HUNTER schools should suspend face-to-face lessons to reduce the risk of students spreading COVID-19, according to Laureate Professor Nick Talley AC, who also said the government needed to have strategies for families unable to take time off work.
Professor Talley, the NSW 2018 Scientist of the Year, said the latest modelling from Imperial College London suggested the current approach of mitigation will fail.
"It will reduce death rates and the surge to hospitals but not sufficiently to not lead to an overwhelming of the hospital system in the US and UK... it looks like we'll face similar challenges," Professor Talley said.
"That means we have to have a suppression strategy to actually really control this such that there isn't this surge and the death rate is obviously minimised.
"Are school closures and university closures part of that strategy? It's debatable. I do not deny that there are pros and cons to this and no-one really knows.
"What I'm suggesting is in the situation that's an emergency where you don't have all the data, you're better off overreacting than under-reacting.
"The odds are - from what I can tell - is there is a chance this will make a difference and it will reduce the spread from children to adults and adults and children spreading it elsewhere."
Professor Talley said there could be staged closure if necessary. If schools did shut, he said, it would be recommended children also not go to other crowded places such as shopping centres. They could still play outside.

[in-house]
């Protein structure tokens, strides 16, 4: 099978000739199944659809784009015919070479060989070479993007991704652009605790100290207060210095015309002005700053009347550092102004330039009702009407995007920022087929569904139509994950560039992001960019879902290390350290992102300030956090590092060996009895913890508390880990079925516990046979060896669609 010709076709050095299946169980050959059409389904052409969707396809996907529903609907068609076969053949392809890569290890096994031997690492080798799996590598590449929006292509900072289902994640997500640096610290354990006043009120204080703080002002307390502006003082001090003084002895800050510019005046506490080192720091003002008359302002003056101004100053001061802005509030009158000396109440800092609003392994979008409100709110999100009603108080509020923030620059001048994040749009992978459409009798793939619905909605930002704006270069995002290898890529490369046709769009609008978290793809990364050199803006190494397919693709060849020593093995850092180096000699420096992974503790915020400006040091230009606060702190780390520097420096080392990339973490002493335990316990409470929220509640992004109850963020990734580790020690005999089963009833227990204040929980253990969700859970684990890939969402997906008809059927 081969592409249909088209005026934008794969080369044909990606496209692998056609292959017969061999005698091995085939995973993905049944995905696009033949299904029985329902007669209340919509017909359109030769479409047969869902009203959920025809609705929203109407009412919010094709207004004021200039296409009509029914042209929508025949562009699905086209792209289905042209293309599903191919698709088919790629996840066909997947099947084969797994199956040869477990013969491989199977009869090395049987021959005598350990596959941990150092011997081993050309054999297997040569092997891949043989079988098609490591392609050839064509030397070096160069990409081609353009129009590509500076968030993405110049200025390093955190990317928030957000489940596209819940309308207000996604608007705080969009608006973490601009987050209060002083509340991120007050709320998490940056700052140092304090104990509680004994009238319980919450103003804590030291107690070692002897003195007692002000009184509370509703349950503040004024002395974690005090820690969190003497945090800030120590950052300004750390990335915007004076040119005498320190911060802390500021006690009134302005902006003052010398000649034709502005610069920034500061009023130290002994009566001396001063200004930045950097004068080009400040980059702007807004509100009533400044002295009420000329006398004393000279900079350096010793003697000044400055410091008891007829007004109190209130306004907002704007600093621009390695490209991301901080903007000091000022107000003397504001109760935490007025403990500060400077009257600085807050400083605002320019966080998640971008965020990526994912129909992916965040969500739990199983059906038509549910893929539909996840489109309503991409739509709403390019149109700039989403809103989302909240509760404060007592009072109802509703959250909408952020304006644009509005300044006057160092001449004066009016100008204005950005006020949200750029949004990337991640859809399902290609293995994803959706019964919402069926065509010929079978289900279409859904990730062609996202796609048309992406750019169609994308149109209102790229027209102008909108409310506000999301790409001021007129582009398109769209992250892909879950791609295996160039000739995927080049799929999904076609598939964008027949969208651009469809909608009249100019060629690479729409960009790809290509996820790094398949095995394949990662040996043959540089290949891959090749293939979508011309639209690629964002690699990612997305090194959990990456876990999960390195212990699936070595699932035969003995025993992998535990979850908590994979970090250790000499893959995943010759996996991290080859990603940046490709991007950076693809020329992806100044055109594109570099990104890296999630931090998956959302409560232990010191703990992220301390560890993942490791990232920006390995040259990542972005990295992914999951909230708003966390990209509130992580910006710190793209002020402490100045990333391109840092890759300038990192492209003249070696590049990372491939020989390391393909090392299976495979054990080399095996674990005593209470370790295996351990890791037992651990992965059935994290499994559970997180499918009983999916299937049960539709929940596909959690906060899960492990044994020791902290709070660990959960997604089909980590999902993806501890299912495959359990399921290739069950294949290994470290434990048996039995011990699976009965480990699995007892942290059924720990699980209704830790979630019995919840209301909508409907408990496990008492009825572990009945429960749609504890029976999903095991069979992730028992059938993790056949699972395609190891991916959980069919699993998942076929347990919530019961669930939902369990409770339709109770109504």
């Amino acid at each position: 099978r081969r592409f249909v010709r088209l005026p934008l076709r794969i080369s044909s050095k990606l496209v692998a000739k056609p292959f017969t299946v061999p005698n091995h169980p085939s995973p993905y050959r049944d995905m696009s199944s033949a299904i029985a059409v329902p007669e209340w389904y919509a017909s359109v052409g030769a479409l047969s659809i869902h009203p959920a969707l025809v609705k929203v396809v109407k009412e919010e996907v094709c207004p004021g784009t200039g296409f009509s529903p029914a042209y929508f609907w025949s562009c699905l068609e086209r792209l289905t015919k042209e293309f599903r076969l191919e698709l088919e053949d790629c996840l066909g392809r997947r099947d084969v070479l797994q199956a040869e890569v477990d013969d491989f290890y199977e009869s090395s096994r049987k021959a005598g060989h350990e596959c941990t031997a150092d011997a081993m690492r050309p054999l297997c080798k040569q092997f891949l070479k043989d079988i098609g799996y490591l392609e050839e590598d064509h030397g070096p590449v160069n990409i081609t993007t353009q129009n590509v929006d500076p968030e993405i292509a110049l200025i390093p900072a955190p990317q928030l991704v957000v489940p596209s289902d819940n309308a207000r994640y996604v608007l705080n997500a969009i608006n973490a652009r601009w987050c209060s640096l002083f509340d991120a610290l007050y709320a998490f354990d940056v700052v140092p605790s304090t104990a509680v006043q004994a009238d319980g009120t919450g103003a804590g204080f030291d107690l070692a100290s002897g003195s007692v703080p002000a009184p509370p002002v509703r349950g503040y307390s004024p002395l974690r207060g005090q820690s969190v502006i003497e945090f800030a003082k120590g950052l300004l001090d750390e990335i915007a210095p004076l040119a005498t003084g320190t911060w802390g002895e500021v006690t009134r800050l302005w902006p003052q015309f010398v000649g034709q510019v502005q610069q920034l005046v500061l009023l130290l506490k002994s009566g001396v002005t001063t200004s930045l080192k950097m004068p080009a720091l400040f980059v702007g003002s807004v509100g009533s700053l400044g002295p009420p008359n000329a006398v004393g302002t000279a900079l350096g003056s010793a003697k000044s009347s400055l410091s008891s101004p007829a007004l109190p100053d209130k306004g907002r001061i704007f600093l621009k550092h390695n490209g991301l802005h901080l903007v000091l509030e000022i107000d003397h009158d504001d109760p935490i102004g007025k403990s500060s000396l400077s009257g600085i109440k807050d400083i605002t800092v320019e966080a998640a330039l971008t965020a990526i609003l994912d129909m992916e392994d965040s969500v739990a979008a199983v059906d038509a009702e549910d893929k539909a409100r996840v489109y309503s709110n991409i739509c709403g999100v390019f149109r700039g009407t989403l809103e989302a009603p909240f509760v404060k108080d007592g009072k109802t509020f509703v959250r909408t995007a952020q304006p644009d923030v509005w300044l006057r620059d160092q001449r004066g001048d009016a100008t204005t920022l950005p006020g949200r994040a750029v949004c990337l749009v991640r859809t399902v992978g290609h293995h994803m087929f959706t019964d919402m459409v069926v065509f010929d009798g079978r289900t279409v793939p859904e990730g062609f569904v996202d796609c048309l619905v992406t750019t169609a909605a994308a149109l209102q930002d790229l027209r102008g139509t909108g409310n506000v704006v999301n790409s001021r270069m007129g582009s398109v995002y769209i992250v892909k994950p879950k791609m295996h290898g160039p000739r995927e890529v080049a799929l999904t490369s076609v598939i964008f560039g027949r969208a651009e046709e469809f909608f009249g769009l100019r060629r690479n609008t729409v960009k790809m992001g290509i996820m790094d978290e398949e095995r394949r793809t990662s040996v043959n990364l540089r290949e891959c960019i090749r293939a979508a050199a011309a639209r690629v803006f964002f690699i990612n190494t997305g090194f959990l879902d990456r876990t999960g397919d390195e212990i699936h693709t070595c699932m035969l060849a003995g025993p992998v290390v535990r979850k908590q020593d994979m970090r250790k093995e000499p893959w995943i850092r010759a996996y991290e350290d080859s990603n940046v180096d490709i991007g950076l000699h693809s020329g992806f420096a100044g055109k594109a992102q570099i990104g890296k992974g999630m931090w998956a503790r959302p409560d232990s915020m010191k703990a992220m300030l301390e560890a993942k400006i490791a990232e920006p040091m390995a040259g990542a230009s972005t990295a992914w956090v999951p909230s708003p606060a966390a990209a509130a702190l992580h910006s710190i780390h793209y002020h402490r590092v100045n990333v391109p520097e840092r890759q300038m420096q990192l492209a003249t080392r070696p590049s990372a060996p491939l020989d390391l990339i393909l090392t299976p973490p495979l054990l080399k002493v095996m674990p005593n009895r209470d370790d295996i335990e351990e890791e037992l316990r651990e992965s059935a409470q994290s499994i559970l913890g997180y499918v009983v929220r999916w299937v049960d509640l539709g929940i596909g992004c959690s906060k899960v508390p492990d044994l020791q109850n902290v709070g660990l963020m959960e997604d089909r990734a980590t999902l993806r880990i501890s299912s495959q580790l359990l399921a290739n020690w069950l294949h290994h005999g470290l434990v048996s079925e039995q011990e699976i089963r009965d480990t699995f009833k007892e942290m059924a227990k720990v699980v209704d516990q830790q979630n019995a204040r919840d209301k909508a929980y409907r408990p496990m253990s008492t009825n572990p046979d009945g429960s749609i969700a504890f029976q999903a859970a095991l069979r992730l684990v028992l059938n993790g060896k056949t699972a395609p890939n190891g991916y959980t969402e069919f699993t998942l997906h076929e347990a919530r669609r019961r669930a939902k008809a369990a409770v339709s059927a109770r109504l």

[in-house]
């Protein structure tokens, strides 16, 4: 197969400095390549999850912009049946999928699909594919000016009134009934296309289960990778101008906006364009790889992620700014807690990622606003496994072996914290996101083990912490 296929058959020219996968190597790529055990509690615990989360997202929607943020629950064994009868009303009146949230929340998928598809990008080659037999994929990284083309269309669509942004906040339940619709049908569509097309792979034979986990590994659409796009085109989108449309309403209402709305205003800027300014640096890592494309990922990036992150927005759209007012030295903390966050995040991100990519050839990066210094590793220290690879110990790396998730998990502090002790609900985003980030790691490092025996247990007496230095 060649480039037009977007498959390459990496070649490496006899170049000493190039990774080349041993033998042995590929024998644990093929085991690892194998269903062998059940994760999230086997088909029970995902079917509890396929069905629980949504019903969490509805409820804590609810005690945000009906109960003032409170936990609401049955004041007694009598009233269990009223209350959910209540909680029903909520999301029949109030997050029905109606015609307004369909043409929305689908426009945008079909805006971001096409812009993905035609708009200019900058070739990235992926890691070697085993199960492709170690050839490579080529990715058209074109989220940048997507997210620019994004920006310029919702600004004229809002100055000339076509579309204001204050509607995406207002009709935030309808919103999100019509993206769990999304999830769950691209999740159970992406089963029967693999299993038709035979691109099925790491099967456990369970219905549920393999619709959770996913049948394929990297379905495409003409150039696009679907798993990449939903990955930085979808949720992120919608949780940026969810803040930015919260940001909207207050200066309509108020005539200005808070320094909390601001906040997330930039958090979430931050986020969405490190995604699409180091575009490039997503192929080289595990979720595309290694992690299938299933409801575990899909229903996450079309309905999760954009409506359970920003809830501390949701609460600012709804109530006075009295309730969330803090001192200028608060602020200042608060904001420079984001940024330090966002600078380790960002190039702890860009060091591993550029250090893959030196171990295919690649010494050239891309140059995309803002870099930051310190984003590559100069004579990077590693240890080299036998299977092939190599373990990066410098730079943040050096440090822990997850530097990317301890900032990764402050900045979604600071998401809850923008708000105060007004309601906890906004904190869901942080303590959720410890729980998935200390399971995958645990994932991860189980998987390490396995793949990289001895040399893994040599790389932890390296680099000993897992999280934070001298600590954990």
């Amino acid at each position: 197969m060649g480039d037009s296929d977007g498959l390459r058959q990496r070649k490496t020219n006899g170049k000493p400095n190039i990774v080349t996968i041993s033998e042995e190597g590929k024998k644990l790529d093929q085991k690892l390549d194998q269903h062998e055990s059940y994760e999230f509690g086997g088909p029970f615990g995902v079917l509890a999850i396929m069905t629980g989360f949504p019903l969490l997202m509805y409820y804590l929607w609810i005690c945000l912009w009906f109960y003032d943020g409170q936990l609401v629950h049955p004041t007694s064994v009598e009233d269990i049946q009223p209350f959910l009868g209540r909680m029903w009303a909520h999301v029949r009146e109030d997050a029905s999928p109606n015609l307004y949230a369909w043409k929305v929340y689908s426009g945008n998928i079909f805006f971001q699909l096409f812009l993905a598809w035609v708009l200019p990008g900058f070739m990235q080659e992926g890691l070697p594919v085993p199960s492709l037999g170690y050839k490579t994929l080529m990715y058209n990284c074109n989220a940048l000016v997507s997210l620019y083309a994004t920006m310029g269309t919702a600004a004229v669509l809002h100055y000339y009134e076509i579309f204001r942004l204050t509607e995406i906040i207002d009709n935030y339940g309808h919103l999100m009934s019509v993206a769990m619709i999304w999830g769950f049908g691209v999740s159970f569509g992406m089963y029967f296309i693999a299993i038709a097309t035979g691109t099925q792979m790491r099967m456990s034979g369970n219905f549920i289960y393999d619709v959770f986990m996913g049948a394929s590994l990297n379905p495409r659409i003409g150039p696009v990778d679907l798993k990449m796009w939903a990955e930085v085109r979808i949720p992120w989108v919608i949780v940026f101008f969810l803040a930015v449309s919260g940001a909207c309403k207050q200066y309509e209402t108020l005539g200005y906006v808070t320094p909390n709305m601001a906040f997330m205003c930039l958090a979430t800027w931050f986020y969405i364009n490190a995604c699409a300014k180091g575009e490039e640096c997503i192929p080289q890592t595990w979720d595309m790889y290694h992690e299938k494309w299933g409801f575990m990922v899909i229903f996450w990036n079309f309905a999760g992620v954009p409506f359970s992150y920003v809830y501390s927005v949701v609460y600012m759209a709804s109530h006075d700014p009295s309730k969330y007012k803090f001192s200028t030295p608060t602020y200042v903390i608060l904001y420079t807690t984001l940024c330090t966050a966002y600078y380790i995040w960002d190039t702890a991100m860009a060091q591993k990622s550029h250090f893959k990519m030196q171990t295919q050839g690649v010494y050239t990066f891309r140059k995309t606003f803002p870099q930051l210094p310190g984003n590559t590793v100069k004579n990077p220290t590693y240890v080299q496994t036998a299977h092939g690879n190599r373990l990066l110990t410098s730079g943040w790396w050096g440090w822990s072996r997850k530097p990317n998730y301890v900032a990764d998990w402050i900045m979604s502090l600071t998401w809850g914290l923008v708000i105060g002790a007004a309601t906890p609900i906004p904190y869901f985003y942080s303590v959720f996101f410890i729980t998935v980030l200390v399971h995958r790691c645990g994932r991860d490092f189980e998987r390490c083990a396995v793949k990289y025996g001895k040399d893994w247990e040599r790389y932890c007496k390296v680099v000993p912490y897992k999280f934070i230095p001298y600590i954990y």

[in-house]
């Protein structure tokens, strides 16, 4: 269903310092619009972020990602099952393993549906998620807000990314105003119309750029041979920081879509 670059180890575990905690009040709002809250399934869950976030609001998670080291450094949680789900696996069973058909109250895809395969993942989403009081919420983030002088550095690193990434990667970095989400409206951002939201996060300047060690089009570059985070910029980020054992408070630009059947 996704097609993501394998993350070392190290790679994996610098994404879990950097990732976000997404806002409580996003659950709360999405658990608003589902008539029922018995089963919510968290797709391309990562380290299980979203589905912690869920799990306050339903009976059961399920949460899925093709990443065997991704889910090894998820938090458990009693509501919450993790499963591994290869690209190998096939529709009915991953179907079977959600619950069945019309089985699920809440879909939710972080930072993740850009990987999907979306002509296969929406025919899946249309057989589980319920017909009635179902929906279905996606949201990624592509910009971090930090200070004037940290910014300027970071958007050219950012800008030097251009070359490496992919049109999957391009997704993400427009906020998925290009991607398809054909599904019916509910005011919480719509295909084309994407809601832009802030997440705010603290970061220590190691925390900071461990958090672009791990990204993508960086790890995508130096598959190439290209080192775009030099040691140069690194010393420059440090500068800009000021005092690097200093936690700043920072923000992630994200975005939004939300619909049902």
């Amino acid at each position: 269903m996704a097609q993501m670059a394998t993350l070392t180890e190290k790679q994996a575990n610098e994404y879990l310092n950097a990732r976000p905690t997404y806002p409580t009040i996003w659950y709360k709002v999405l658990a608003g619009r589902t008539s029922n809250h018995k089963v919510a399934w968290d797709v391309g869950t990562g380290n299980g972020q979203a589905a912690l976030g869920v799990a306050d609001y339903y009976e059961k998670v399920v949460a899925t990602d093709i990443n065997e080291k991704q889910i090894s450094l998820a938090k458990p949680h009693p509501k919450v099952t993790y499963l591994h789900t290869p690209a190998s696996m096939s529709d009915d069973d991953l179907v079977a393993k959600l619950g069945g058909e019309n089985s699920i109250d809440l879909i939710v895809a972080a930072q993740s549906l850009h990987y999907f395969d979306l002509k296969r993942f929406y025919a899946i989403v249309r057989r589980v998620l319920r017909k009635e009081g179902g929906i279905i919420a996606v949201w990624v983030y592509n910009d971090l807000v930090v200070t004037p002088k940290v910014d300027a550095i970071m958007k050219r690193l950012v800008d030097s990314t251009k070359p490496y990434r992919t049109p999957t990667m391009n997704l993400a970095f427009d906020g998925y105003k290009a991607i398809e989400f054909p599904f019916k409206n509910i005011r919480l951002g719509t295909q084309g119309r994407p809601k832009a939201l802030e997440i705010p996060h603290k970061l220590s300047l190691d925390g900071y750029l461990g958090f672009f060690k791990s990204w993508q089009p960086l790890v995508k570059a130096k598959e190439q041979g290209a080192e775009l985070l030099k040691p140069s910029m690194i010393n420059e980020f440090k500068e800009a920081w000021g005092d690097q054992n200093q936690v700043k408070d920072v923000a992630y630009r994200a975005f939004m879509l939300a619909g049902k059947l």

"I understand the argument 'What about health care workers not being able to go to work' but if we have more cases, way more cases, that's not going to be the deciding factor in what you do," he said.
"Those that can't afford to stay at home in the current model we have, of people working and single parents, we need to have mitigation strategies from the government directly to these people now so they can be supported to do what they need to do and protect themselves and their families."
Professor Talley said he thought Australia would eventually have no choice but to move from mitigation to suppression, which would involve a more "draconian approach" and inconvenience.
"It's going to be very disruptive but it's also going to be effective, if people comply."
NSW Teachers Federation president Angelo Gavrielatos said about 30 per cent of schools had more than 500 students.
He said the design of many and the size of classrooms made keeping a distance of 1.5 metres "impossible".
He said teachers had concerns about a lack of resources to ensure satisfactory levels of cleaning.
"The lack of clarity, consistency and at times conflicting advice and opinions expressed by the medical community and elected leaders is creating considerable stress for teachers and principals."
University of Newcastle Pro Vice Chancellor Learning and Teaching Liz Burd said she was concerned about moving too early or when ill-prepared and causing isolation fatigue.
She said lectures of more than 500 students would be delivered from Monday using Zoom video conference technology, after a Thursday trial.
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